Is a chemical shortage causing issues for your demineralisation process?
Industrial Pre treatment Processes across the UK are facing a chemical supply problem, brought about by an industry shortage as a result of the coronavirus pandemic.
This got us thinking – how many water treatment plants out there are struggling to source the chemicals they need for their production, and what is the alternative?
The answer: more than likely, the majority would be facing the issue and reverse osmosis could be the solution.
As you may know, demineralisation is a type of water purification, that is used in these processes. Demin systems remove dissolved solids from water. Demineralisation is effective at removing minerals from water, but it has a downside, and that is that chemicals are required for the process.
The reliance on chemicals for demineralisation puts companies in a potentially vulnerable position whenever there is a supply problem. The coronavirus pandemic has increased the demand for chemicals and many water treatment plants are struggling to get what they need. This has put a strain on the water treatment industry, and we have seen an acceleration in demand for water treatment systems that require no chemicals as a result
Banishing chemicals for good
The leading technology that delivers chemical-free pure water is Reverse Osmosis.
RO systems require no chemicals, and they are capable of removing minerals with even greater efficiency than those that use chemicals.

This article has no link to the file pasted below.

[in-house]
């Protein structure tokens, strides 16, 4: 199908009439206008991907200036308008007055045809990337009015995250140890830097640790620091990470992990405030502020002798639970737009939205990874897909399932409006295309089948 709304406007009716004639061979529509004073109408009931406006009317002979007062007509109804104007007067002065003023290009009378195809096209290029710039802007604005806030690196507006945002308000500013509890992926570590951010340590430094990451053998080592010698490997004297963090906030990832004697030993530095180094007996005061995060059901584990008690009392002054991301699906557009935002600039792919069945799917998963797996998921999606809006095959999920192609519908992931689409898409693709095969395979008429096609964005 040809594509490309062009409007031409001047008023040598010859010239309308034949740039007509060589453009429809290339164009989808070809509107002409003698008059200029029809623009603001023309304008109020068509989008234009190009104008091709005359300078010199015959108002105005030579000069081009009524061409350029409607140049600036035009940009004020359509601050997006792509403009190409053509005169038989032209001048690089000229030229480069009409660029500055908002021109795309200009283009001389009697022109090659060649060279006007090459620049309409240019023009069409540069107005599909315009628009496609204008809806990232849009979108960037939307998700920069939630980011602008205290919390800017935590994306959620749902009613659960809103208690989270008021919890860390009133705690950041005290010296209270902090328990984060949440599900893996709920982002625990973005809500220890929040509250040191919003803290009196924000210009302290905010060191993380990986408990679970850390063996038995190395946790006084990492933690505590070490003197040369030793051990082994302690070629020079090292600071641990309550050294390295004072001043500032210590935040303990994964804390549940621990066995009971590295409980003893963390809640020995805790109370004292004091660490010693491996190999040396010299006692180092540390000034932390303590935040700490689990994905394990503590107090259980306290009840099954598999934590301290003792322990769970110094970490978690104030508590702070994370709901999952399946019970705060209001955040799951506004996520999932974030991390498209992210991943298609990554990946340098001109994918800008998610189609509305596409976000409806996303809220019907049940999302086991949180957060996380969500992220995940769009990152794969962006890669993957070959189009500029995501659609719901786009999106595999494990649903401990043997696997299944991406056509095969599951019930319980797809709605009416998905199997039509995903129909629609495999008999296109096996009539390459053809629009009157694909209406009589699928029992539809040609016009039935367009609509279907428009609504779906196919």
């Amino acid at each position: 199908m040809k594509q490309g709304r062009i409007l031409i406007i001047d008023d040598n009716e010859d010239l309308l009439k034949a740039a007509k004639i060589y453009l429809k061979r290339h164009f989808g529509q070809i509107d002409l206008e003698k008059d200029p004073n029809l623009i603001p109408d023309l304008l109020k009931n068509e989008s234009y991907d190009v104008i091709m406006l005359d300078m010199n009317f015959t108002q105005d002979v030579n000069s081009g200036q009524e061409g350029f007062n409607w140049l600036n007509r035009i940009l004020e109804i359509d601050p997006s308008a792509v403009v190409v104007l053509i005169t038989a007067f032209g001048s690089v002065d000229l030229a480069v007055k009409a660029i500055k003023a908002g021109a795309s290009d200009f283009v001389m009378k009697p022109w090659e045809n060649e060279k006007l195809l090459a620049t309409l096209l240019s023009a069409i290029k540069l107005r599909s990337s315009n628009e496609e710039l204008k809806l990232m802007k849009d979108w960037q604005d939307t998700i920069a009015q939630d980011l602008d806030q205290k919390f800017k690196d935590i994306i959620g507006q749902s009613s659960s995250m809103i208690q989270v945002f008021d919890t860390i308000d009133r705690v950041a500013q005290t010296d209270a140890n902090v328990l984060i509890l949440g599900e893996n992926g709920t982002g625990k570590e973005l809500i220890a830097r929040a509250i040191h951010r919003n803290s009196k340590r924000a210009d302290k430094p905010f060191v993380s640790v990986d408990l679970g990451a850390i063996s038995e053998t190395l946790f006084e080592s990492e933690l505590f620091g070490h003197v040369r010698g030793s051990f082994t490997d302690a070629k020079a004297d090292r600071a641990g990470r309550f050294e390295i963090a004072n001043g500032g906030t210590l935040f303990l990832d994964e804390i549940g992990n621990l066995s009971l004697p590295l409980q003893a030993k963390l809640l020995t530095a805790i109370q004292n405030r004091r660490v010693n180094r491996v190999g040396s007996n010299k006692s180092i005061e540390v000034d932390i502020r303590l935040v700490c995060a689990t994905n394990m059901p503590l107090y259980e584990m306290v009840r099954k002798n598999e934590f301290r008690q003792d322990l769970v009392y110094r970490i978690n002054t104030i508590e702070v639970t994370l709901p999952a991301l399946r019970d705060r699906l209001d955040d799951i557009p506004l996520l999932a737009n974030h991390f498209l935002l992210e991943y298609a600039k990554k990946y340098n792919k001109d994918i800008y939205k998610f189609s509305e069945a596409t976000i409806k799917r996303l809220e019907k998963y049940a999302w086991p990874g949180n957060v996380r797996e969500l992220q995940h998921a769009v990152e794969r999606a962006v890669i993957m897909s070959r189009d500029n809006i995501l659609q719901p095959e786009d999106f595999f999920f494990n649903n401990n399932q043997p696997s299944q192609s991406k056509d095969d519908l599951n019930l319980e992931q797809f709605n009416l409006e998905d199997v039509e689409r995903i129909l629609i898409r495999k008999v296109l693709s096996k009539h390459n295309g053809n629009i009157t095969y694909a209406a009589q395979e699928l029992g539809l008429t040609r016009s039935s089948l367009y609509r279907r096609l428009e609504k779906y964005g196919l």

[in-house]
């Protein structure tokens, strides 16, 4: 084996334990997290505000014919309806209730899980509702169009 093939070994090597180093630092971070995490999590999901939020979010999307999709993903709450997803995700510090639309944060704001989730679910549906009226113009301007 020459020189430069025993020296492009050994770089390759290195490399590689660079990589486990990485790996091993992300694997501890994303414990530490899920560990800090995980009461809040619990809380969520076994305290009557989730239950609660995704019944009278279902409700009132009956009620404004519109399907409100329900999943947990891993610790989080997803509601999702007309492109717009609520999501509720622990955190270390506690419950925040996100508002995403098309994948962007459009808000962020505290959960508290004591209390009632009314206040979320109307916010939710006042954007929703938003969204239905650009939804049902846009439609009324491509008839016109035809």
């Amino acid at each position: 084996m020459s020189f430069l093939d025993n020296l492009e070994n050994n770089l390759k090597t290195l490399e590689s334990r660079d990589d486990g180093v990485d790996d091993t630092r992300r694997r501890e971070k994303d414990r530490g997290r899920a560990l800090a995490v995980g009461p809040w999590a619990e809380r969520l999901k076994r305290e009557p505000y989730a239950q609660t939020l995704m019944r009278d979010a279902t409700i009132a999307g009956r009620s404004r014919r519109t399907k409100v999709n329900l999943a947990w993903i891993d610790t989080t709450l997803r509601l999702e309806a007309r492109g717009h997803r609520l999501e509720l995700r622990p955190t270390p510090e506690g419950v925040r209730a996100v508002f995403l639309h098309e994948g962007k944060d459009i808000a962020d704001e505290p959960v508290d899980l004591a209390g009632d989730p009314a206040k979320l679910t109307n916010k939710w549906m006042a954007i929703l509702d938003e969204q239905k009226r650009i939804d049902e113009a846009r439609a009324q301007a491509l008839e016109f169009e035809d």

RO can be used for production of pure water for any process. It has numerous benefits, including the following:
- It’s chemical-free production
- Reduced footprint area
- Reduced maintenance operation
- It can achieve precise water specifications
- No loss of production for regeneration
We are not saying that chemical demineralisation is bad – but we are saying that there are better solutions available today.
Reverse osmosis is a more sustainable and green way to purify water. It is used
Embracing a more efficient demin system
Chemical processing to purify water is nothing new. It can be traced back to 1902 when calcium hypochlorite (chlorine) and ferric chloride were used to disinfect water in Belgium. We still use chlorine today in swimming pools.
In water treatment plants around the world, chemicals have been used for decades to remove dissolved solids and minerals and also treat bacteria, which can now be achieve using Ultraviolet.
The common process used is ion exchange, where the chemicals used would be Hydrochloric Acid and Caustic Soda, in saturated resin beds.
There are several downsides to using chemicals for producing pure water. To name a few:
- Chemicals are not always readily available
- Expensive operating costs
- Hazardous Chemicals are required
- Handling chemicals requires specialist training
- Chemical discharge is bad for the environment
- Chemicals cause corrosion and the systems that use them require more maintenance than those which don’t.
Reverse osmosis offers a more efficient, more sustainable and more reliable way to produce pure water. The benefits of using RO systems are substantial which is why so many are embracing this technology and achieving a more efficient process.